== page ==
I wish I could say the ride was smooth and fast after that, but it wasn’t. What matters, however, is that today I run a marketing agency Digital Marketing ROI along with a British partner. Our entire team works remotely from the US, Bosnia, UK, Philippines, Egypt, and Pakistan. We use a time tracking software HubStaff along with a project management software TeamWork to manage the team and the work. (Find out more about the former through this HubStaff Infographic.) I am not big on traveling but when I have to, the Internet and the rest of the technology and gadgets available today help keep things running smoothly.
The only reason I got that first project years ago (which seemed like a big deal at the time but without which I may still be at a 9-5 job hating myself, the job, and the world) was that despite being at that forum to get help myself, I was helping others as well.
My first client saw me as someone who was an expert and, most importantly as someone who cared, and so he reached out to me asking me to build an e-commerce site for his online pharmacy business. Even to this day, our team almost never does any outbound sales, and we still get four figure deals. Potential clients contact me after having seen my social media posts or having benefitted from my articles that I write for various publications.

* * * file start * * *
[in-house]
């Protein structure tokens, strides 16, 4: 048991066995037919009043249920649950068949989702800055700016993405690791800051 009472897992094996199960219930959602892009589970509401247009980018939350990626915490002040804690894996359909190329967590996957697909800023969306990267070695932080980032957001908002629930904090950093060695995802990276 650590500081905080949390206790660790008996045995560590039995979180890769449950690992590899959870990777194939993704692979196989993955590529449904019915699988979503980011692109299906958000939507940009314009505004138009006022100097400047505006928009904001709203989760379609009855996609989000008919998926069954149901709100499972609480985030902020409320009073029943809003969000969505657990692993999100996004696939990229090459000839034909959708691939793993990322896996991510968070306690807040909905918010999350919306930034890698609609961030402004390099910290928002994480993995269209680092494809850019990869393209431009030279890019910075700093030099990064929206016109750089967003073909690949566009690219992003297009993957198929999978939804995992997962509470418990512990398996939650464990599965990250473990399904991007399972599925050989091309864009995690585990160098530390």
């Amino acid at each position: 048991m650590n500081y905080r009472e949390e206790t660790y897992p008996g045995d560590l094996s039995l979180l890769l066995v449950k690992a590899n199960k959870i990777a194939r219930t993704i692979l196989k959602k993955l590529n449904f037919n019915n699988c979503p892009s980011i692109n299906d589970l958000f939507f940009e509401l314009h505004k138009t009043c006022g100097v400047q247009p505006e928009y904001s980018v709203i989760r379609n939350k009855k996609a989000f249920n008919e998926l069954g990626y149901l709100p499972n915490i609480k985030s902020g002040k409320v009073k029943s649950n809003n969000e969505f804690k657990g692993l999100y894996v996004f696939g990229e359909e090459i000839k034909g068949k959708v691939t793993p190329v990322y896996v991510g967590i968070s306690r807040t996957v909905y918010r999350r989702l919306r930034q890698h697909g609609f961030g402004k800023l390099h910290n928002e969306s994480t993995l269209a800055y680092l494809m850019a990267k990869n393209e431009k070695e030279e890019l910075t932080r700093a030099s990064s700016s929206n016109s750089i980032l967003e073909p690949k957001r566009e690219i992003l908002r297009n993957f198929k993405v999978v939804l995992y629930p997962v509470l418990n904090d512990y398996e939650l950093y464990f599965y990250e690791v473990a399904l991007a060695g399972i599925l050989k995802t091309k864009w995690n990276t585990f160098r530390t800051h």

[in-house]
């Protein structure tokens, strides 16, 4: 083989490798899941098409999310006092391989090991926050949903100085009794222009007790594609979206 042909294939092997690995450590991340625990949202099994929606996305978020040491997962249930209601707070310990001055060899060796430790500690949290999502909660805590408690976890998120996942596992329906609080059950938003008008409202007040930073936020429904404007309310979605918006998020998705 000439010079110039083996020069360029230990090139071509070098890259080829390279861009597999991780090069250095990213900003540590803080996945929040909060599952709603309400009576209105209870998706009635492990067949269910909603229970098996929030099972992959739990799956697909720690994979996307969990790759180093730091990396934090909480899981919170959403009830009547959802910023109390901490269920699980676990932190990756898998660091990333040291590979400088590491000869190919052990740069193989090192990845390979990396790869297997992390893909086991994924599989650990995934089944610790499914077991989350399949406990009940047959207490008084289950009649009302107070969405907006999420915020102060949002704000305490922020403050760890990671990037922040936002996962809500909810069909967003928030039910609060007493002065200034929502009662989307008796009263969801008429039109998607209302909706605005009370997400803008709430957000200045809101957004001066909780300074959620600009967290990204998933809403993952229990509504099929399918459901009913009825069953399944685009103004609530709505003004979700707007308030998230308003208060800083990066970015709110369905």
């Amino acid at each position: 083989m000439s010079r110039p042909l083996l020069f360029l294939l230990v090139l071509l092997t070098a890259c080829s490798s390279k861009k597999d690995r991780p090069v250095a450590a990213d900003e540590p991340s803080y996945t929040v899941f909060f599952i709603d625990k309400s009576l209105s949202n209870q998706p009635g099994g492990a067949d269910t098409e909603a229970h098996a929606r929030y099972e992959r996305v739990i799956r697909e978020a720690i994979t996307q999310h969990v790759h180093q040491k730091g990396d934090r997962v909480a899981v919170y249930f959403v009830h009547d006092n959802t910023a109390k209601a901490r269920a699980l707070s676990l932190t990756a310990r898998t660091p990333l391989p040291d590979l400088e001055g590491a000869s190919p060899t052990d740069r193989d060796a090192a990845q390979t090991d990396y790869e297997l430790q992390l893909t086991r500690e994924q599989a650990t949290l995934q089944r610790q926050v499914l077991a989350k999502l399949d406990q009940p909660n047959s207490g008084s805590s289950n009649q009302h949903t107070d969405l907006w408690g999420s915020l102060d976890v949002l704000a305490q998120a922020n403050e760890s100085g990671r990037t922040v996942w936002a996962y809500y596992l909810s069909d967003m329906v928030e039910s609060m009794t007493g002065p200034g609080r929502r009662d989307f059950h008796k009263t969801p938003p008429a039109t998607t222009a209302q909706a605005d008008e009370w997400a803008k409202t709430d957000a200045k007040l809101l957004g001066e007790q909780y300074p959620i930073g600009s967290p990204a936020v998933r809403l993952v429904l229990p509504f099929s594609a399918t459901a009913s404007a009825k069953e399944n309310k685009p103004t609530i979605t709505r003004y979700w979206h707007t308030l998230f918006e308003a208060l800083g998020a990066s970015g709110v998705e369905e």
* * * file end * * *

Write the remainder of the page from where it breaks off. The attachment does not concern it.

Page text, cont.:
One of the clients that we are close to signing a deal with told me how I had shared an infographic he had created and since that time it brought him a lot of work. He remembered me and came to look upon me as an expert and an influencer. We started a conversation, and he remembers that discussion to this day.
According to him, our conversation stayed with him for two years. Can you imagine a more easy way to build relations than just helping others by posting an insightful comment or re-sharing their content?
I hope these stories and tips have inspired you to consider becoming a digital nomad so as to have more freedom, more opportunities and more time (to travel, to be with your family or start new things).